Without the need for cables between the nodes, the price per node channel is substantially lower than the price of a cabled channel.

It is, therefore, possible to significantly increase the number of node channels whilst still reducing the operating cost of the seismic crew due to the large reduction in the number of vehicles and people required to deploy, move, and retrieve the node channels.

Having more node channels in the field enables a larger survey area to be acquired at one time and permits faster source techniques to be used to speed up the survey, thus reducing survey costs.

Using additional node channels in the field also allows more channels per square kilometre, thus increasing trace density per square kilometre, which improves image quality.


In a ground-breaking endeavour, seismic contractor, African Geophysical Services (AGS), is currently deploying the largest nodal seismic survey ever conducted worldwide, spanning 29,219 sq km using 165,000 STRYDE Nodes™ in Oman.

For this project, the field personnel were significantly reduced to just 220 people, representing a 63 per cent decrease in crew size compared to the number of personnel required for deploying cabled geophones on a survey of a similar scale.

Even with a reduced crew size, the use of the technology yielded impressive operational achievements, with several two-person crews deploying and retrieving an astounding 10,000 nodes during a single 12-hour shift.

So far on this survey, each of the 165,000 nodes has been deployed over 30 times, bringing the total number of nodes deployed on this survey to over 4.9 million receiver points.

This approach allowed the operator who commissioned the survey, CCED, to cut down on data acquisition costs and minimise HSE risk exposure in the field (with less manual handling and the ability to reduce vehicle count from 160 to down to just 40 small pick-up trucks, removing all heavy 6x6 trucks), all to acquire high quality, operationally efficient and high-density seismic data required to identify favourable drilling prospects.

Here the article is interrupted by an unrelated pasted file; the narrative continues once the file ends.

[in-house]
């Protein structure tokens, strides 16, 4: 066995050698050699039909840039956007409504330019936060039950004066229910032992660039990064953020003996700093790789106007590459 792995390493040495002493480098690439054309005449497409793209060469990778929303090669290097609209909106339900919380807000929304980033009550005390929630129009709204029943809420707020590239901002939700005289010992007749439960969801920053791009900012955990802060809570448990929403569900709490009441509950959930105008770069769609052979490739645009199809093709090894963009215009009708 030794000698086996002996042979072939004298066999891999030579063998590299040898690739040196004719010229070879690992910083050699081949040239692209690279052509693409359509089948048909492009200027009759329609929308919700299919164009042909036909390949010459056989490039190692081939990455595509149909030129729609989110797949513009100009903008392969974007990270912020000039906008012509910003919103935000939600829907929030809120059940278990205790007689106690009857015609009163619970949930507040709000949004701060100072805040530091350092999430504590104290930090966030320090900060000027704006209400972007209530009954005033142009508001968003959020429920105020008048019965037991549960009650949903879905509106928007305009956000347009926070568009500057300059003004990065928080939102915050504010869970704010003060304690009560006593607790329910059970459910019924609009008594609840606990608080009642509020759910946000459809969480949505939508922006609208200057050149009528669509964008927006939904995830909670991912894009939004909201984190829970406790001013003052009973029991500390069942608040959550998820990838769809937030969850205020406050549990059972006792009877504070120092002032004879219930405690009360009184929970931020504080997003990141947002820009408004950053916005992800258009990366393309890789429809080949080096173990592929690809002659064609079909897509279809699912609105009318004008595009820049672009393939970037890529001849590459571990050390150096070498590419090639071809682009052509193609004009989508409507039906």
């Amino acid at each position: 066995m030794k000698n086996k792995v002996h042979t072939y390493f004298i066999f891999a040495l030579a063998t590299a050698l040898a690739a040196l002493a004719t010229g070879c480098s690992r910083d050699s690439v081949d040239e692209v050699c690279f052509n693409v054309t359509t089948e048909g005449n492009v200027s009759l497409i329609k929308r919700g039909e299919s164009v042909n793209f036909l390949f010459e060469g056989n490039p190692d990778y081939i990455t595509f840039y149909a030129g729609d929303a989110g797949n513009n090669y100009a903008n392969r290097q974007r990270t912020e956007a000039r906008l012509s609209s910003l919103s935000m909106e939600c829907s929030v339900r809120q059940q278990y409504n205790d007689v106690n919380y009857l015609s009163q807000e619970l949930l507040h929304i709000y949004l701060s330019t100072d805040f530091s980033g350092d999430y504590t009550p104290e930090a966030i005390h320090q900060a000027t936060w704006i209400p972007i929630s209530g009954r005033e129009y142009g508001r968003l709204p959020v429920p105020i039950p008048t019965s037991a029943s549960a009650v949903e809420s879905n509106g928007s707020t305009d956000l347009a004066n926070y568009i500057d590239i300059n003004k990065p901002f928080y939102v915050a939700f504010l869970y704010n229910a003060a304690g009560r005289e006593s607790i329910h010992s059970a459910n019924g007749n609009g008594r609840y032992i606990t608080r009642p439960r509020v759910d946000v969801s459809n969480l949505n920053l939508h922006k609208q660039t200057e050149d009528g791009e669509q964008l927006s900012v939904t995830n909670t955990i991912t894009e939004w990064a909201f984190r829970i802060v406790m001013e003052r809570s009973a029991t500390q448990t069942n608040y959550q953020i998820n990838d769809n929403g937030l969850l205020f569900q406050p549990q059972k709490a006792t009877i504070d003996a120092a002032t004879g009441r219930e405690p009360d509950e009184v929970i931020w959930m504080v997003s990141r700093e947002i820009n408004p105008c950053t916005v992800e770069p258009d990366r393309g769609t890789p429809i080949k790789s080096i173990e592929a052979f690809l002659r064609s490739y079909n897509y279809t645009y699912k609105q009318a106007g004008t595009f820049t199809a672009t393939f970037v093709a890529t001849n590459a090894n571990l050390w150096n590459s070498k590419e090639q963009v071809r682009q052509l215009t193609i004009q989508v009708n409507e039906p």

The feasibility of achieving a high channel count mega-crew has been demonstrated through the utilisation of affordable, compact STRYDE Nodes™.

It’s evident that traditional cabled geophones and cumbersome larger nodal devices are unsuitable for facilitating extensive seismic surveys on a larger scale, where the number of channels is augmented to enhance coverage and trace density to achieve superior resolution in seismic imaging across extensive and diversified desert terrain surface conditions.

Amidst a growing energy demand and a heightened emphasis on responsible hydrocarbon extraction, progressive oil and gas operators must expand their seismic survey horizons.

Undertaking such large operations, alongside the integration of novel seismic sensor technology, does introduce an element of risk, however, the risk of using nodes has diminished significantly in recent years due to the high reliability of node technology.

Data loss is extremely low and usually only associated with lost nodes. Theft of nodes can be an issue in certain areas, but STRYDE Nodes™ are tiny (13 cm by 4 cm) and can be buried under the sand without loss of timing synchronisation from GNSS satellites.


Over the past three years, STRYDE’s technology has demonstrated its merits through more than 160 seismic surveys, spanning more than 40 countries where over 1.3 million nodes have been deployed. On average, STRYDE’s clients have experienced the following advantages:

• Cost savings of up to 60 per cent on seismic surveys.

• Seismic recording acquisition speeds tripled.

• Consistently high data recovery rate averaging at 99.6 per cent.

• Enhanced increased trace density seismic data without additional costs.

• Streamlined operations with 50 per cent smaller crews.

• An 80 per cent reduction in required vehicles for completing seismic surveys, while removing all heavy 6x6 truck.

• Ability to adjust receiver design while progressing through different surface environments (desert, congested oilfield, city, etc.)

Although the transition to a new seismic data acquisition system might be met with reservations, the proven benefits from STRYDE’s technology should serve as a compelling incentive for operators to embrace the future of seismic data acquisition.

This transformation represents the only viable solution for conducting the mega surveys of the future. With the right technology employed, the mega surveys of the future have become a reality of today.